This passage isn’t about beer, pizza, video games, and a few ‘Buds’ at Bible study.  This passage is about life on life with lost people who will probably never be reached at the synagogue (or in our case – in the church building).

Paul will actually warn Christians of a faulty application of “freedom” in a letter to believers in Galatia:  “For you were called to freedom, brothers. Only do not use your freedom as an opportunity for the flesh, but through love serve one another” (Galatians 5:13).  The dual truths of total freedom and total responsibility are held in tension and will provide a healthy “push and pull” between two complimentary truths.

If we’re not careful we’ll end up disguising rebellion as grace and packaging our independence as freedom.

Jesus is God in the flesh, and He showed us what holiness looks like “lived out.”  It comes as a surprise to new believers that God calls us to be holy as well.  1 Peter 1:15-16 states,“but as he who called you is holy, you also be holy in all your conduct, since it is written, ‘You shall be holy, for I am holy.’”  Peter, who walked with the Lord and saw what holiness lived out looks like (God in the flesh), makes a connection between holiness and conduct.  This is not mere “behaviorism” or “legalism.”  Peter, who was probably at the meal in Matthew’s home, saw Jesus’ holiness in the synagogue, on the shore, in his own home, and now at a feast with Matthew.  It is Peter who talks of holiness in conduct for He saw it lived out in front of him.  Jesus is holiness lived out, distinctiveness displayed, perfection personified, and unique sinlessness walking on the shore of Galilee and resting in Peter’s home.  Now He sits with sinners.  Peter saw the Lord confront real legalism, yet notice the careful application Peter makes, we should “be holy in all our conduct” (1 Peter 1:15).  God asks us to display distinctiveness and uniqueness in our conduct (our lifestyle choices), which is really a reflection of His uniqueness, His distinctiveness, and His holiness.

With any perceived freedom it helps to ask four questions (from 1 Corinthians chapters 6 and 10):

  1. Am I motivated by the glory of God?
  2. Is it helpful for me and others?
  3. Does it have a high probability of dominating me or others in a negative way?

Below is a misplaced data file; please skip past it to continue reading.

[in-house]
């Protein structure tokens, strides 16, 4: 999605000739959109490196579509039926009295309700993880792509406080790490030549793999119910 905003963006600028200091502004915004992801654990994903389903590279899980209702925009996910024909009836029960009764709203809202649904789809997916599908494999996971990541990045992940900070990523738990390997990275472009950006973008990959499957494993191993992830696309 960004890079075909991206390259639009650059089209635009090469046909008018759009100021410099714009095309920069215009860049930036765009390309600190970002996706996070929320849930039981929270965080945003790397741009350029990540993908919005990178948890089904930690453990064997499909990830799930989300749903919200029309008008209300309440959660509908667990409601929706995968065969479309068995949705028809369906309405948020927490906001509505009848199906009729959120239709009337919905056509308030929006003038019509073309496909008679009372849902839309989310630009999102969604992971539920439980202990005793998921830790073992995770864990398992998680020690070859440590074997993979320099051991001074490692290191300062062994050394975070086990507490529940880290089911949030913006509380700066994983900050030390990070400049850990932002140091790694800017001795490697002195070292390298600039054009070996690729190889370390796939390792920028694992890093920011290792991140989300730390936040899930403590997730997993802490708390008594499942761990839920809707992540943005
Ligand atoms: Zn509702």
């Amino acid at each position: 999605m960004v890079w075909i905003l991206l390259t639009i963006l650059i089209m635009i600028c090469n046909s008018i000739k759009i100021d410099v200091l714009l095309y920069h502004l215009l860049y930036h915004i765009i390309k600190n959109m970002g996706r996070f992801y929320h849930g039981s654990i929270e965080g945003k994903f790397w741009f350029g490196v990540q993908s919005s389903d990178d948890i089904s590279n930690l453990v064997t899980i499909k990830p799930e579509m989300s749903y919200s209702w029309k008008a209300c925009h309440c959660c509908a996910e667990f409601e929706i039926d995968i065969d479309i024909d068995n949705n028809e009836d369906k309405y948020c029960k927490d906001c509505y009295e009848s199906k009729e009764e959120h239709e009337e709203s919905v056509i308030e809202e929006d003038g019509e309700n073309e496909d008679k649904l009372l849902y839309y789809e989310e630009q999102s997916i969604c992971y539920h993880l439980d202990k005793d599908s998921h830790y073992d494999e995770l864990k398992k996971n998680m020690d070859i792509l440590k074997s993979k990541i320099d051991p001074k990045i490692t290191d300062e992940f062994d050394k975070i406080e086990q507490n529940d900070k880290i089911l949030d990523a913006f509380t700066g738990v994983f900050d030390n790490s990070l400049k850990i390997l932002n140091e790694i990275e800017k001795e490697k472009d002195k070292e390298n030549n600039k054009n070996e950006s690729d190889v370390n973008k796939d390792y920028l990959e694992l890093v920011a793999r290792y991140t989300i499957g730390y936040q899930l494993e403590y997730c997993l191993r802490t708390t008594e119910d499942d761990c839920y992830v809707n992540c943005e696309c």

4. Will it build up or tear down me and others?

Christians are not arguing that their freedom includes drunkenness.  What they do argue for, however, is that if drunkenness is not the issue then its their liberty.  In other words, people argue that it’s lawful.  But this still does not settle the matter, because Scripture ‘qualifies’ lawful things – ‘things we are free to do.’

1 Corinthians 6:12 “All things are lawful for me, but not all things are helpful. All things are lawful for me, but I will not be dominated by anything.”

What about alcohol in light of being helpful, dominating, and building up?

  • What does history say?
  • What do police records say?
  • What do inmates say?
  • What do abused wives by alcoholic husbands say?
  • What do insurance companies say?
  • What do children of alcoholic moms say?
  • What do parents who have lost a child because of a drunk driver say?

The issue we need to address goes beyond the simple question of whether or not alcohol is forbidden by the Bible (which entails what kind of wine, alcoholic content, natural fermentation compared to modern methods, etc.).  The larger issue is what people do with the freedom they perceive is theirs?

Romans 14:21 “It is good not to eat meat or drink wine or do anything that causes your brother to stumble.”  If this was an issue two thousand years ago, how much more is this the case with the quantity and variety that is accessible to us and with much higher levels of alcohol?

Here is a good start.  Ask yourself a few questions from God’s Word:

  1. Are your choices motivated by the glory of God (1 Corinthians 6:20; 10:31)?
  2. Are your choices helpful for you and others (1 Corinthians 6:12; 10:23)?
  3. Do your choices have a high risk of dominating you or others in a negative way (1 Corinthians 6:12)?
  4. Do your choices build up or tear down others (1 Corinthians 10:23)?

Remember, “your body is a temple of the Holy Spirit within you, whom you have from God? You are not your own,  for you were bought with a price. So glorify God in your body” (1 Corinthians 6:19-20).

Grace and Peace

You can listen to the entire sermon here.

 

[This article originally posted at: http://stephenhafler.wordpress.com/2012/09/17/before-you-take-a-sip-consider-this/]